Thursday, June 09, 2005

Shell Oil Plans World's Largest Wind Farm in U.K.

Shell, E.ON Plan World's Largest Wind Farm in U.K. (Update4)
June 7 (Bloomberg) -- Royal Dutch/Shell Group, E.ON AG and partners sought U.K. permission for the world's largest wind park, a 1.5 billion-pound ($2.75 billion) project big enough to serve one-fourth of London, as Prime Minister Tony Blair seeks to cut emissions linked to global warming.

The London Array project would have 270 turbines about 60 miles downstream from central London, in an estuary where the River Thames flows into the North Sea. The windmills 12 miles offshore, with a total of 1,000 megawatts of capacity, may be ready in 2011, the companies said in an e-mailed statement today.

The U.K., the windiest country in Europe, wants 10 percent of its power to come from renewable sources by 2010, and Blair has placed addressing climate change among his priorities while chairing the Group of Eight industrialized nations this year. A European Union program that started in January imposes costs on excess carbon dioxide emissions produced by burning fossil fuels.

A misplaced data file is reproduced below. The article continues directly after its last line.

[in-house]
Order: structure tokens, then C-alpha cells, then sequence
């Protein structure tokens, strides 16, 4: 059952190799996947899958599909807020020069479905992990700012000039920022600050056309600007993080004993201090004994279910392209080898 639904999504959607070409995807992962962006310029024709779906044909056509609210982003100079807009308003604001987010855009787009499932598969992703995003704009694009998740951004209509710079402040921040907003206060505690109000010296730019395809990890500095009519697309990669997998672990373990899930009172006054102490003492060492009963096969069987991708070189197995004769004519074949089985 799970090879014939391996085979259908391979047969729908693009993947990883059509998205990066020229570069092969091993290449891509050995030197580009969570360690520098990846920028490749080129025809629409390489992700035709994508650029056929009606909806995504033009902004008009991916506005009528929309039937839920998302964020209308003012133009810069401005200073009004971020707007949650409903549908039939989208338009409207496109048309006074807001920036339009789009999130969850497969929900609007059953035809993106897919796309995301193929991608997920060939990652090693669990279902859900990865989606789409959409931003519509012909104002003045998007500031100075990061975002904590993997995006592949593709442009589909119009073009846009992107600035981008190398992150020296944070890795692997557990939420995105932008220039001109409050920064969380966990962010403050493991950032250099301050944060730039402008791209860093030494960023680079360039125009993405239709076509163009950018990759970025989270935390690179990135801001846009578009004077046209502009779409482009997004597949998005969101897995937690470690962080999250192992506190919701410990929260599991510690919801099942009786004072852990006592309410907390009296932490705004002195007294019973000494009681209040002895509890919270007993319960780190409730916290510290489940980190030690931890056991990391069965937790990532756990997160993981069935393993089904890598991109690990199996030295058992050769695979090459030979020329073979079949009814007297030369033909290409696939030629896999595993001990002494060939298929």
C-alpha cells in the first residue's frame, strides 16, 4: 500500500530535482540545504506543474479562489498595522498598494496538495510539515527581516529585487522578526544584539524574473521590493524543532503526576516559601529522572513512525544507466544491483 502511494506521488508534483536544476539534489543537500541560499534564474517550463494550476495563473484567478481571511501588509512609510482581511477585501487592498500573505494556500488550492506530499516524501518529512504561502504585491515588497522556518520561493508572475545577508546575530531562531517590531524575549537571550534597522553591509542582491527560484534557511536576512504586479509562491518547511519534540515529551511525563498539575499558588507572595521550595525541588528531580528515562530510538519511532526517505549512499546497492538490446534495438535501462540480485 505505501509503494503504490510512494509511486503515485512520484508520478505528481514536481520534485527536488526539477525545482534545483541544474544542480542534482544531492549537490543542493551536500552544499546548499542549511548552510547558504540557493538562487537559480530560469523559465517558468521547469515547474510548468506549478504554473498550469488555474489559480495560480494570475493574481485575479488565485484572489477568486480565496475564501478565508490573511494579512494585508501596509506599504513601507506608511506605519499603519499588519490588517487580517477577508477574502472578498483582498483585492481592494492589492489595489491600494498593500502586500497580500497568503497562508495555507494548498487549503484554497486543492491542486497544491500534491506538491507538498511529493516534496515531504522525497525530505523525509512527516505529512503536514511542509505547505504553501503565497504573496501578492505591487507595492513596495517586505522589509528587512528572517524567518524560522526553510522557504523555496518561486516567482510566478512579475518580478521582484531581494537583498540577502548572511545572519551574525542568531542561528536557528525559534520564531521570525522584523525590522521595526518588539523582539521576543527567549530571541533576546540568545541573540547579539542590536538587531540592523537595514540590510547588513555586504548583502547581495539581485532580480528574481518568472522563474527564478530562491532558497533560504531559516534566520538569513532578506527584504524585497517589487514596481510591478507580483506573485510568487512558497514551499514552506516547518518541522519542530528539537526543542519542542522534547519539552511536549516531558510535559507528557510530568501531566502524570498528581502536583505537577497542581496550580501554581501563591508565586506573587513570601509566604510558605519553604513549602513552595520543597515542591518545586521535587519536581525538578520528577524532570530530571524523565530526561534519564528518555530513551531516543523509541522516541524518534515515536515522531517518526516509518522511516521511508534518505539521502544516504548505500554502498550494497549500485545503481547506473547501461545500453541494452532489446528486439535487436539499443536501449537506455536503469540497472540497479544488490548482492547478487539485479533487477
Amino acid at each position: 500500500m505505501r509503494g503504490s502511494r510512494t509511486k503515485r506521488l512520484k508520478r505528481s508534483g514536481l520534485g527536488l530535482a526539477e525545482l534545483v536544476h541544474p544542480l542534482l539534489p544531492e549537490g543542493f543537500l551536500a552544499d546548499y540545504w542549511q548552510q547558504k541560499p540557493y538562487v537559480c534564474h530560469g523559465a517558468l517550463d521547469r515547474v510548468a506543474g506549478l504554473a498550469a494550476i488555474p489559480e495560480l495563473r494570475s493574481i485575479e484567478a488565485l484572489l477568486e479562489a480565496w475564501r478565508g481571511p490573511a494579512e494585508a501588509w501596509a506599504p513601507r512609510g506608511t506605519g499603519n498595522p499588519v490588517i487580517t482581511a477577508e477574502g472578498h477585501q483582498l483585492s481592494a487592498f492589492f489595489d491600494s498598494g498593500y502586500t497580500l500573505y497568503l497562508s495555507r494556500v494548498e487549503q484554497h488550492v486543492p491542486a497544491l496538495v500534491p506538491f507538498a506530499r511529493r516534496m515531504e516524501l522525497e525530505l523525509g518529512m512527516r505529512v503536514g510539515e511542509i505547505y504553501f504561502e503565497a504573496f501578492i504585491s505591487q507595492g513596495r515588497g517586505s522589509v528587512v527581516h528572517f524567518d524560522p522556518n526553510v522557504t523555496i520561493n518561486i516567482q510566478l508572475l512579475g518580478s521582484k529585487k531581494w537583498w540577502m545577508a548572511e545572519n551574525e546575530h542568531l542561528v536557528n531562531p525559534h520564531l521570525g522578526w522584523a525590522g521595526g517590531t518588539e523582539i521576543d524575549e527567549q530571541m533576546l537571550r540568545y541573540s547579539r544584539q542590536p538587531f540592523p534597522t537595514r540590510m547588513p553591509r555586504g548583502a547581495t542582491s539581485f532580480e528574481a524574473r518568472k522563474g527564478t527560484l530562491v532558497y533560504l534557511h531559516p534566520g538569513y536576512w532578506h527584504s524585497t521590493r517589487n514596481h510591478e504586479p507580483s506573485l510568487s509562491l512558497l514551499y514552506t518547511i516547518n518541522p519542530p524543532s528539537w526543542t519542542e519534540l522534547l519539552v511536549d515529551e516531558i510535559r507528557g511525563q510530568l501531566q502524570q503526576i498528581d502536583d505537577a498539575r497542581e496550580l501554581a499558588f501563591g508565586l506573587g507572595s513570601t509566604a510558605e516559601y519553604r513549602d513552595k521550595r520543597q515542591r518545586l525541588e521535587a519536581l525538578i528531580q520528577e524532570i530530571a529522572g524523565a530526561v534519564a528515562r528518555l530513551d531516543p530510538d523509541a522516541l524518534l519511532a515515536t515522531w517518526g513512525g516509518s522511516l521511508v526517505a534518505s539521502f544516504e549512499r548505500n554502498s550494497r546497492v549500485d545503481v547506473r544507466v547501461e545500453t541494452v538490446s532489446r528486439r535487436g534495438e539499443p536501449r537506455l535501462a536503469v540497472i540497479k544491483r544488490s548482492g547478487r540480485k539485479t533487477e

``It would make a big difference if it went ahead,'' said Peter Bedson, a consultant with IPA Energy Consulting in Edinburgh. ``This is the sort of project needed if the government is going to meet its targets.''

Kyoto Accord

European Union nations and 35 other countries around the world agreed to cut carbon dioxide emissions, linked to climate change, under the Kyoto Protocol. As a result, European utilities starting this year have to pay a fine or buy emission credits if they pollute above a government-imposed cap. The cost of emissions credits has almost doubled in the past year, to 19.4 euros a ton ($24) for delivery in 2005.

Dusseldorf, Germany-based E.ON, the world's biggest publicly traded utility, will own a third of the project and Shell another third. The rest will be held by Core Ltd., a joint venture between Farm Energy and Denmark's Energi E2 A/S. The partners will share the investment in line with their equity stakes.